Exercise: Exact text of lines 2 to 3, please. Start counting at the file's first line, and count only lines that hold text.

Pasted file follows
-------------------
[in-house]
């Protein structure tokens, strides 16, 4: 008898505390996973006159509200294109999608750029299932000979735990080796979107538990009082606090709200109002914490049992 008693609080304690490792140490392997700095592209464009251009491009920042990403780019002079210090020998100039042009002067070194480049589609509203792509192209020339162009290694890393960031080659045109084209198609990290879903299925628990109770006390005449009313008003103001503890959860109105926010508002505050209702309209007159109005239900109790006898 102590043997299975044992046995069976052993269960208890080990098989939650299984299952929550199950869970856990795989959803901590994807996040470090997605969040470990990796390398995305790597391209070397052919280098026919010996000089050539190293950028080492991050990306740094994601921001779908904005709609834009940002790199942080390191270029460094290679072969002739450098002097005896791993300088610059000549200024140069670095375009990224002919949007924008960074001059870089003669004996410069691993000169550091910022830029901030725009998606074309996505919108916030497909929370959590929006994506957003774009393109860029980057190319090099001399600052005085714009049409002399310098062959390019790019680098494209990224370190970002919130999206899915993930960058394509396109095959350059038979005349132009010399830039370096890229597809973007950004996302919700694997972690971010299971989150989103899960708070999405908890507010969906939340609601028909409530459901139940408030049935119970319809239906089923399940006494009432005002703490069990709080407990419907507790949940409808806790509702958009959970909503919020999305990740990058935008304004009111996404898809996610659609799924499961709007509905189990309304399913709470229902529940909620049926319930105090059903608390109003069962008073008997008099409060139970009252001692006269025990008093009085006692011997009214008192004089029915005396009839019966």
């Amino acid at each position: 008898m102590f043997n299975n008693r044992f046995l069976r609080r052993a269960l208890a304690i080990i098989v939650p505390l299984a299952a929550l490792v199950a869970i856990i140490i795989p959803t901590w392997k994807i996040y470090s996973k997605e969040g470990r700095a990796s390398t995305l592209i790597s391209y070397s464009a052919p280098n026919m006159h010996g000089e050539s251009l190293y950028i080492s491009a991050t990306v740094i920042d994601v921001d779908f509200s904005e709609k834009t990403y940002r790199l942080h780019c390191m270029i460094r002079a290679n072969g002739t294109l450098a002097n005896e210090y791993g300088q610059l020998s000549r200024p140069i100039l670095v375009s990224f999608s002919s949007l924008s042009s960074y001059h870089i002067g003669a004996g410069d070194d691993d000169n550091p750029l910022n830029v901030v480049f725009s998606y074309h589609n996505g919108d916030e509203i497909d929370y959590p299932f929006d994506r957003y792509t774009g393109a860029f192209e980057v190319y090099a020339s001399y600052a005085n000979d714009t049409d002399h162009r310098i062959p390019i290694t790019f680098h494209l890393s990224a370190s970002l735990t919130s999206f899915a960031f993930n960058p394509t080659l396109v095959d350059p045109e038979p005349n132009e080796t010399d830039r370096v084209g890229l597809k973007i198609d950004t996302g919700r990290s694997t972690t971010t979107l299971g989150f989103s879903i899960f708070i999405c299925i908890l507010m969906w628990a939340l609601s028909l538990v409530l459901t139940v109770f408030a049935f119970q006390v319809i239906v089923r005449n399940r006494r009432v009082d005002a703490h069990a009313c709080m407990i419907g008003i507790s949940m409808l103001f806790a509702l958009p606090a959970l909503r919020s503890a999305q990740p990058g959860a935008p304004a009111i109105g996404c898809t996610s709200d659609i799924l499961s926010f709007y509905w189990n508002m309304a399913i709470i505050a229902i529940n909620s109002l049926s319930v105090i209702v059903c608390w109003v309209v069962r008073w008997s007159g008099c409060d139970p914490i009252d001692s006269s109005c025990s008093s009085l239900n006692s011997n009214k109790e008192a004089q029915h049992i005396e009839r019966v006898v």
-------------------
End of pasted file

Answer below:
């Protein structure tokens, strides 16, 4: 008898505390996973006159509200294109999608750029299932000979735990080796979107538990009082606090709200109002914490049992 008693609080304690490792140490392997700095592209464009251009491009920042990403780019002079210090020998100039042009002067070194480049589609509203792509192209020339162009290694890393960031080659045109084209198609990290879903299925628990109770006390005449009313008003103001503890959860109105926010508002505050209702309209007159109005239900109790006898 102590043997299975044992046995069976052993269960208890080990098989939650299984299952929550199950869970856990795989959803901590994807996040470090997605969040470990990796390398995305790597391209070397052919280098026919010996000089050539190293950028080492991050990306740094994601921001779908904005709609834009940002790199942080390191270029460094290679072969002739450098002097005896791993300088610059000549200024140069670095375009990224002919949007924008960074001059870089003669004996410069691993000169550091910022830029901030725009998606074309996505919108916030497909929370959590929006994506957003774009393109860029980057190319090099001399600052005085714009049409002399310098062959390019790019680098494209990224370190970002919130999206899915993930960058394509396109095959350059038979005349132009010399830039370096890229597809973007950004996302919700694997972690971010299971989150989103899960708070999405908890507010969906939340609601028909409530459901139940408030049935119970319809239906089923399940006494009432005002703490069990709080407990419907507790949940409808806790509702958009959970909503919020999305990740990058935008304004009111996404898809996610659609799924499961709007509905189990309304399913709470229902529940909620049926319930105090059903608390109003069962008073008997008099409060139970009252001692006269025990008093009085006692011997009214008192004089029915005396009839019966």
């Amino acid at each position: 008898m102590f043997n299975n008693r044992f046995l069976r609080r052993a269960l208890a304690i080990i098989v939650p505390l299984a299952a929550l490792v199950a869970i856990i140490i795989p959803t901590w392997k994807i996040y470090s996973k997605e969040g470990r700095a990796s390398t995305l592209i790597s391209y070397s464009a052919p280098n026919m006159h010996g000089e050539s251009l190293y950028i080492s491009a991050t990306v740094i920042d994601v921001d779908f509200s904005e709609k834009t990403y940002r790199l942080h780019c390191m270029i460094r002079a290679n072969g002739t294109l450098a002097n005896e210090y791993g300088q610059l020998s000549r200024p140069i100039l670095v375009s990224f999608s002919s949007l924008s042009s960074y001059h870089i002067g003669a004996g410069d070194d691993d000169n550091p750029l910022n830029v901030v480049f725009s998606y074309h589609n996505g919108d916030e509203i497909d929370y959590p299932f929006d994506r957003y792509t774009g393109a860029f192209e980057v190319y090099a020339s001399y600052a005085n000979d714009t049409d002399h162009r310098i062959p390019i290694t790019f680098h494209l890393s990224a370190s970002l735990t919130s999206f899915a960031f993930n960058p394509t080659l396109v095959d350059p045109e038979p005349n132009e080796t010399d830039r370096v084209g890229l597809k973007i198609d950004t996302g919700r990290s694997t972690t971010t979107l299971g989150f989103s879903i899960f708070i999405c299925i908890l507010m969906w628990a939340l609601s028909l538990v409530l459901t139940v109770f408030a049935f119970q006390v319809i239906v089923r005449n399940r006494r009432v009082d005002a703490h069990a009313c709080m407990i419907g008003i507790s949940m409808l103001f806790a509702l958009p606090a959970l909503r919020s503890a999305q990740p990058g959860a935008p304004a009111i109105g996404c898809t996610s709200d659609i799924l499961s926010f709007y509905w189990n508002m309304a399913i709470i505050a229902i529940n909620s109002l049926s319930v105090i209702v059903c608390w109003v309209v069962r008073w008997s007159g008099c409060d139970p914490i009252d001692s006269s109005c025990s008093s009085l239900n006692s011997n009214k109790e008192a004089q029915h049992i005396e009839r019966v006898v």